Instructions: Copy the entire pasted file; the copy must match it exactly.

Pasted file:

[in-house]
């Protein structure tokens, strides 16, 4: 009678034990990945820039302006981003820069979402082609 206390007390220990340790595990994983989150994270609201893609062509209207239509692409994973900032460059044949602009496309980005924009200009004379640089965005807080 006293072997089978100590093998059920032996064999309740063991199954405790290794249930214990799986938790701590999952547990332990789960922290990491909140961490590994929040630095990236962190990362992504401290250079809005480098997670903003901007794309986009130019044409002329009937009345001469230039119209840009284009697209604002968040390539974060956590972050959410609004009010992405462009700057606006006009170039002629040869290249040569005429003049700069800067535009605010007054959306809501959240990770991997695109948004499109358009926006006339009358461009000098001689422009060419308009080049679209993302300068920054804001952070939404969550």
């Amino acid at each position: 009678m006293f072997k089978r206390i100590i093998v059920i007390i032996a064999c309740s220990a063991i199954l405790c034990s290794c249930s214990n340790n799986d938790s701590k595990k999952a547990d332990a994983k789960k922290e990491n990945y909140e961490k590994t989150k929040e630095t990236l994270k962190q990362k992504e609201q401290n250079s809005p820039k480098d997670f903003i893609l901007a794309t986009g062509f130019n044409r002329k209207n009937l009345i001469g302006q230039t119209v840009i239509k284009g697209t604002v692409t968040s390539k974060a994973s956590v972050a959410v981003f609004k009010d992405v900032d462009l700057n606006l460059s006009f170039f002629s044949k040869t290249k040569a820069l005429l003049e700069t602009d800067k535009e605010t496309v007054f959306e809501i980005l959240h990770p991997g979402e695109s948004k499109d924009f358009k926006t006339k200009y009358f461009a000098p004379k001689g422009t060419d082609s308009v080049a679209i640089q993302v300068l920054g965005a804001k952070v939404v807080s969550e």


[in-house]
């Protein structure tokens, strides 16, 4: 009678034990990945820039302006981003820069979402082609 206390007390220990340790595990994983989150994270609201893609062509209207239509692409994973900032460059044949602009496309980005924009200009004379640089965005807080 006293072997089978100590093998059920032996064999309740063991199954405790290794249930214990799986938790701590999952547990332990789960922290990491909140961490590994929040630095990236962190990362992504401290250079809005480098997670903003901007794309986009130019044409002329009937009345001469230039119209840009284009697209604002968040390539974060956590972050959410609004009010992405462009700057606006006009170039002629040869290249040569005429003049700069800067535009605010007054959306809501959240990770991997695109948004499109358009926006006339009358461009000098001689422009060419308009080049679209993302300068920054804001952070939404969550």
């Amino acid at each position: 009678m006293f072997k089978r206390i100590i093998v059920i007390i032996a064999c309740s220990a063991i199954l405790c034990s290794c249930s214990n340790n799986d938790s701590k595990k999952a547990d332990a994983k789960k922290e990491n990945y909140e961490k590994t989150k929040e630095t990236l994270k962190q990362k992504e609201q401290n250079s809005p820039k480098d997670f903003i893609l901007a794309t986009g062509f130019n044409r002329k209207n009937l009345i001469g302006q230039t119209v840009i239509k284009g697209t604002v692409t968040s390539k974060a994973s956590v972050a959410v981003f609004k009010d992405v900032d462009l700057n606006l460059s006009f170039f002629s044949k040869t290249k040569a820069l005429l003049e700069t602009d800067k535009e605010t496309v007054f959306e809501i980005l959240h990770p991997g979402e695109s948004k499109d924009f358009k926006t006339k200009y009358f461009a000098p004379k001689g422009t060419d082609s308009v080049a679209i640089q993302v300068l920054g965005a804001k952070v939404v807080s969550e």